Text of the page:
An Antiquarian's Tale, Issue 76

Clinton Howell Antiques - May 4, 2020 - Issue 76

An Appreciation of English Antique Furniture

A semi biographical journey of my life in the English Decorative Arts

Erddig Hall is a house that I had learned about from some friends who were curators. They described it as almost out of a fairy tale with a remote location in North Wales, a Welsh  pronunciation that had nothing to do with its letters and finally, the fact that the house had been, more or less, untouched for several hundred years. This is the academic's dream, regardless of discipline, to find the mother lode of untouched items that reveal aspects of history-through-objects heretofore undiscovered and unknown. Tutankhamun's tomb was such an event and Erddig was often talked about in furniture history circles as being such a place. It isn't, but it is a pleasant surprise in North Wales and after visiting Bodnant the previous evening to view the famed laburnum arch, I was ready to be completely stunned by Erddig. 

Like many of the houses I have visited over the years, Erddig was unprepossessing as regards to its architecture. Don't get me wrong, it is a lovely and large limestone fronted house in an austere Palladian style (herewith the link, it doesn't reek of Vanbrughian excess that you might find at Blenheim or Castle Howard. As one comes to learn, the exterior grandeur of many great country houses doesn't define what is in those houses or vice-versa. One of the loveliest overmantels I have seen was in a small National Trust property called Peckover in Cambridgeshire. Great things are everywhere, you just have to go and visit. Seemingly inconsequential spots can be absolutely stunning with things. But what is so remarkable about Erddig is its complement of great items from top quality London makers such as James Moore and Giles Grendey. North Wales is a substantial trek from London, but of course, the furniture would have likely been sent via the nearest seaport. Still, this gives a snapshot of how some of the world lived in the first quarter of the 18th century when you had both the will and the money to furnish in the latest style.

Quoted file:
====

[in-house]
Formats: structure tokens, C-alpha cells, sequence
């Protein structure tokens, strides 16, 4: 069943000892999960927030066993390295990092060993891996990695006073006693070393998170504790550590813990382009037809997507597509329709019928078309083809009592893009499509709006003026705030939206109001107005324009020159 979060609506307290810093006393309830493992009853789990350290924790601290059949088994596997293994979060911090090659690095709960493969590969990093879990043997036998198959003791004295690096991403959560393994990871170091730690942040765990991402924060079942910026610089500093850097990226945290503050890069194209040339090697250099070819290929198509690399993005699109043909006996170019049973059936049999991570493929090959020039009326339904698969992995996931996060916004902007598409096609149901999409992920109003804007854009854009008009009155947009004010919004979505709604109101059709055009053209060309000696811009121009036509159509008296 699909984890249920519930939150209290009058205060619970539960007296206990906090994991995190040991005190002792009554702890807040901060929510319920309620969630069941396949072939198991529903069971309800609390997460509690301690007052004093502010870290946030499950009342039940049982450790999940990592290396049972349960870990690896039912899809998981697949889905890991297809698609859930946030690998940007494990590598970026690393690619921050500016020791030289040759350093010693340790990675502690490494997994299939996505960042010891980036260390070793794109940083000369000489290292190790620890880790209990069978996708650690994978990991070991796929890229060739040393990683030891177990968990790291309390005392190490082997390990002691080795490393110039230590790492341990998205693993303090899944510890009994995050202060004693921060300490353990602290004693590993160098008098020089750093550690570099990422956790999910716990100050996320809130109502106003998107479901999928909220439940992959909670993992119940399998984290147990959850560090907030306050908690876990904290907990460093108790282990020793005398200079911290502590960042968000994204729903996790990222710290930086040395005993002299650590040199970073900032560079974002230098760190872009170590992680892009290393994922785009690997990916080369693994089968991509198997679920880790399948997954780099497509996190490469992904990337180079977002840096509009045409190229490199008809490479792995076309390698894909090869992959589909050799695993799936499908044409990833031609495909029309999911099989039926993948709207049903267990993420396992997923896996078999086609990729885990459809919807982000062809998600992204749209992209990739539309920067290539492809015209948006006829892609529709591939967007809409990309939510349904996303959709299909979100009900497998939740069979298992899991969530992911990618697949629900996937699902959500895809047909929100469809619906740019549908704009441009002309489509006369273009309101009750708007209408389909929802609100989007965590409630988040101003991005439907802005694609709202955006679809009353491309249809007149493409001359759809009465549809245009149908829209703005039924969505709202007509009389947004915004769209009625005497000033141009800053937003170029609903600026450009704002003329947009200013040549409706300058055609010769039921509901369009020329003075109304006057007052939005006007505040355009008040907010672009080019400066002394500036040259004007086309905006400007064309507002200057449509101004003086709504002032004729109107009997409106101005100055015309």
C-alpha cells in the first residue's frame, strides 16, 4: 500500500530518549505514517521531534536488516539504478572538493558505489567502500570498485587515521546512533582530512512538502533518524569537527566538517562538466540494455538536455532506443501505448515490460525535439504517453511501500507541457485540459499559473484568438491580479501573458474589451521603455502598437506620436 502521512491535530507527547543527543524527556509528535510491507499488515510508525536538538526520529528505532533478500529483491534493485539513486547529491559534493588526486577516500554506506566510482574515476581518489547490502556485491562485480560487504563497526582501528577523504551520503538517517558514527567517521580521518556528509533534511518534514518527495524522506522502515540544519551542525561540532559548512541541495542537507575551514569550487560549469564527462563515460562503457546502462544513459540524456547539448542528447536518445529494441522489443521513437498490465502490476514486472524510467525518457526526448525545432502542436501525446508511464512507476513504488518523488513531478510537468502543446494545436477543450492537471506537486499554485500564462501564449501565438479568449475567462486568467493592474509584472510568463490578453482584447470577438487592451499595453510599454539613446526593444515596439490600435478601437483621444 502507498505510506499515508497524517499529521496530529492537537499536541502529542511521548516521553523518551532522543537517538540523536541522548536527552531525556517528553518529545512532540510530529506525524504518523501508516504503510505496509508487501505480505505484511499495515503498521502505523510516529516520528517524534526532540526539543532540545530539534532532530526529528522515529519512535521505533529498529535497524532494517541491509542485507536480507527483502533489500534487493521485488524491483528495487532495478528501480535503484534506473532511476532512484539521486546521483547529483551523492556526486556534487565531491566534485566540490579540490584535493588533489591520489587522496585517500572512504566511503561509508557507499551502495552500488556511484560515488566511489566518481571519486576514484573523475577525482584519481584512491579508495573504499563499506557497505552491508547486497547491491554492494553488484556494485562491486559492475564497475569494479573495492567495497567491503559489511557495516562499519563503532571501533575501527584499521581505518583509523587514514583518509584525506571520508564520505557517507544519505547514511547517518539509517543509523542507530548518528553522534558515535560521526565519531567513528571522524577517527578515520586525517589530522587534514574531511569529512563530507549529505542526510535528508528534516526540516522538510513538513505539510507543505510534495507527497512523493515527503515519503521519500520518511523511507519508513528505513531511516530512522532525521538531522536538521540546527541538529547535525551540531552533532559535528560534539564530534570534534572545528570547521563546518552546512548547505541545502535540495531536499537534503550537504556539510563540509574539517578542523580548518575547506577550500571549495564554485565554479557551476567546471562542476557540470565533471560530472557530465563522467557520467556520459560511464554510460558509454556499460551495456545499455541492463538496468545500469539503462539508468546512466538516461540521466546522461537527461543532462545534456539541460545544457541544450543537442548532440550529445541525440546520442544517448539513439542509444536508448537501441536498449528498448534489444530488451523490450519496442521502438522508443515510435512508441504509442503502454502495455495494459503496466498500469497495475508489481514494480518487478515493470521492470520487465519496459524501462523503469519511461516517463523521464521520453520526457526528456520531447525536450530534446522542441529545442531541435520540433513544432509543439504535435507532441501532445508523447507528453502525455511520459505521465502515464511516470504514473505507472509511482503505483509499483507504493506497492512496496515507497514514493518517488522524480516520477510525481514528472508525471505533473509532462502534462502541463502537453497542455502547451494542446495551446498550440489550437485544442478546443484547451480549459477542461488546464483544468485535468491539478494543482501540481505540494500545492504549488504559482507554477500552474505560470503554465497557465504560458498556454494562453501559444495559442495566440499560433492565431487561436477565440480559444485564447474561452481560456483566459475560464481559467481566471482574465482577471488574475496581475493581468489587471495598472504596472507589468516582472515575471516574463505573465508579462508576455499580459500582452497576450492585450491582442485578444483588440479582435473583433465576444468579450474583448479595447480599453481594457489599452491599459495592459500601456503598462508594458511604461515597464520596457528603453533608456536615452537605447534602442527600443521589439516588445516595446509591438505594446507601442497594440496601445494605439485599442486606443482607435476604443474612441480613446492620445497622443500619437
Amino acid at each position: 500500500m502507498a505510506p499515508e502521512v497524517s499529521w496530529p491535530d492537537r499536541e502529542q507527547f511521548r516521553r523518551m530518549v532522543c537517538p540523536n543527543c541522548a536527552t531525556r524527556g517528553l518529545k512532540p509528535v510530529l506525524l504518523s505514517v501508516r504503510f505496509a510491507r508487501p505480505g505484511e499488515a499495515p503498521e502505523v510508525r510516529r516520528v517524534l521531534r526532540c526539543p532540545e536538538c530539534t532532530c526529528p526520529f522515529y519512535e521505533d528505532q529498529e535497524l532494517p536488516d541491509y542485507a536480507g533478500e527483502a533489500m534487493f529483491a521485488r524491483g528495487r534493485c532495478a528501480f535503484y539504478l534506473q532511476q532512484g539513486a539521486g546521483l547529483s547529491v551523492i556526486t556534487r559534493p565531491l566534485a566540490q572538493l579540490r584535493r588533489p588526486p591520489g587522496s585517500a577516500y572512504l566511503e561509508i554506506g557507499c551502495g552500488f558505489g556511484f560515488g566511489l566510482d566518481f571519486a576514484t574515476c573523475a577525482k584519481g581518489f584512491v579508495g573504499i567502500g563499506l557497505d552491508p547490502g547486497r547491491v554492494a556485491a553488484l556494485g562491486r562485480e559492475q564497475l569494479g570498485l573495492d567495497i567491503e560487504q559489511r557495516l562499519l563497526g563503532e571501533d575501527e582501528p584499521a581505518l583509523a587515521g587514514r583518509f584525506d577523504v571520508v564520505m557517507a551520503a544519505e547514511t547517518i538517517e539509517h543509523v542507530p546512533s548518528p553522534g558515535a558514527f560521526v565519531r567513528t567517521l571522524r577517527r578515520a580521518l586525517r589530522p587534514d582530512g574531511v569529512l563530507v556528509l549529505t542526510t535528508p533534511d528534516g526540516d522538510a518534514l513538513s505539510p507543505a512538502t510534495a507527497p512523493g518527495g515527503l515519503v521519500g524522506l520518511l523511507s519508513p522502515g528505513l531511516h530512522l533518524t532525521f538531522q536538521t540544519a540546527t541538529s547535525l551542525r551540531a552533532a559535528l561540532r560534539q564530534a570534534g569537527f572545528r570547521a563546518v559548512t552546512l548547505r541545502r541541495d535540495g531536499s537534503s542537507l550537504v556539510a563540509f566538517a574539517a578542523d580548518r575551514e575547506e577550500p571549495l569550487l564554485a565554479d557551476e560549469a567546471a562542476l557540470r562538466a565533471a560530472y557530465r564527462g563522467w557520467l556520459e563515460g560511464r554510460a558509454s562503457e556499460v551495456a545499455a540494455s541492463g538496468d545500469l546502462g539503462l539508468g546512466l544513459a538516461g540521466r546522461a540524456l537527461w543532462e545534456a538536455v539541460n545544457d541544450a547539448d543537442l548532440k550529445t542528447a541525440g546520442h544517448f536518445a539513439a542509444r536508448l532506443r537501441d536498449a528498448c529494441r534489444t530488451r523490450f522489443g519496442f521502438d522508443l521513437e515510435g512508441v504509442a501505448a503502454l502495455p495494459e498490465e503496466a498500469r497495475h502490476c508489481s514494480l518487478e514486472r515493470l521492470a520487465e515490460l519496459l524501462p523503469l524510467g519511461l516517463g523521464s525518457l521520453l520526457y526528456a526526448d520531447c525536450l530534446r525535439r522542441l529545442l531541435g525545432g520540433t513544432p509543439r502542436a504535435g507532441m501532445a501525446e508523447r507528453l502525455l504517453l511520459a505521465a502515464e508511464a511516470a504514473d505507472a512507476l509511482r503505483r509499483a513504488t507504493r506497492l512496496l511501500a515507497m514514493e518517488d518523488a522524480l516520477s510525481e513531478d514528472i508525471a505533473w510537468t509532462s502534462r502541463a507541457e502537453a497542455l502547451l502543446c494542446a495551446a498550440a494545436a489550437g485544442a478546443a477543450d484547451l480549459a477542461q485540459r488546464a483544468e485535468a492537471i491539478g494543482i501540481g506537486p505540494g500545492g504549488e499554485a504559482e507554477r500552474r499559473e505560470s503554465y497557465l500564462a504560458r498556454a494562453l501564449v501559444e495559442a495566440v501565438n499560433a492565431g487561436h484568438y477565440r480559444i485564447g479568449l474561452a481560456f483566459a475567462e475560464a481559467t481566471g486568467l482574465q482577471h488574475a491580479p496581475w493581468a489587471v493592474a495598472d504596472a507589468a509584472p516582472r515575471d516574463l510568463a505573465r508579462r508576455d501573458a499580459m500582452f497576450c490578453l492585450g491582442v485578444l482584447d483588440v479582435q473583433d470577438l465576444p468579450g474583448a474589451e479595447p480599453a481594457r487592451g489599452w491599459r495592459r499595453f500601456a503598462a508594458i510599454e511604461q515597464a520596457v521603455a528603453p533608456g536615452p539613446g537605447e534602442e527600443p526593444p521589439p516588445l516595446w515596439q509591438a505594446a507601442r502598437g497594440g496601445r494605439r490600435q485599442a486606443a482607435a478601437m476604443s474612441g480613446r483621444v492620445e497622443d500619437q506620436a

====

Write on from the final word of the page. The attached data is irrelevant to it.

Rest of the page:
Knowing that Erddig had great furniture, specifically some japanned furniture as well as some very good gilded furniture, I was stunned by what I saw. Superb quality pieces throughout the collection were in both the bedrooms and drawing room and hall. The bedroom (if you click the link above, you have to search a bit for the bedroom and there is no photo with the japanned bureau bookcase in it, but there is a photo of the bureau bookcase on its own--just keep clicking) has one of the finest japanned bureau bookcases by the noted London maker, Giles Grendey, that I have seen. The condition of the piece, as seen from behind a rope, was superb. The bedroom is chinoiserie and there are a pair of japanned commodes on either side of the bed. You will also see tremendous photos of the early looking glasses and good shots of some of the seating furniture. The looking glasses are sizeable, not at all diminutive. The border glasses shown are very expensive for what they were and there are a good number of them in the house. Further, there is a gilt table with a verre eglomise top, the subject of the painting being the crest the family crest. The glass has a big crack through it, but I, for one, am delighted that it was kept and never re-done. But further, you will also see in the photos (something I have long forgotten about) silver gilded chairs. Silver gilding was not common and could be used for several reasons, the first because it was different and far less gaudy than gold, but secondly because if you put a coat of orange shellac on the silver, it made the silver look like gold and so it was less expensive. To confuse the matter further, there is white gold that does not tarnish which was used in the same fashion as silver leaf. I can't possibly know whether the chairs are white gold or silver leaf, nor whether they were meant to have a coat of varnish. This must be a kind of Welsh sophistication or snobbery that the English couldn't possibly understand. No one else can, either.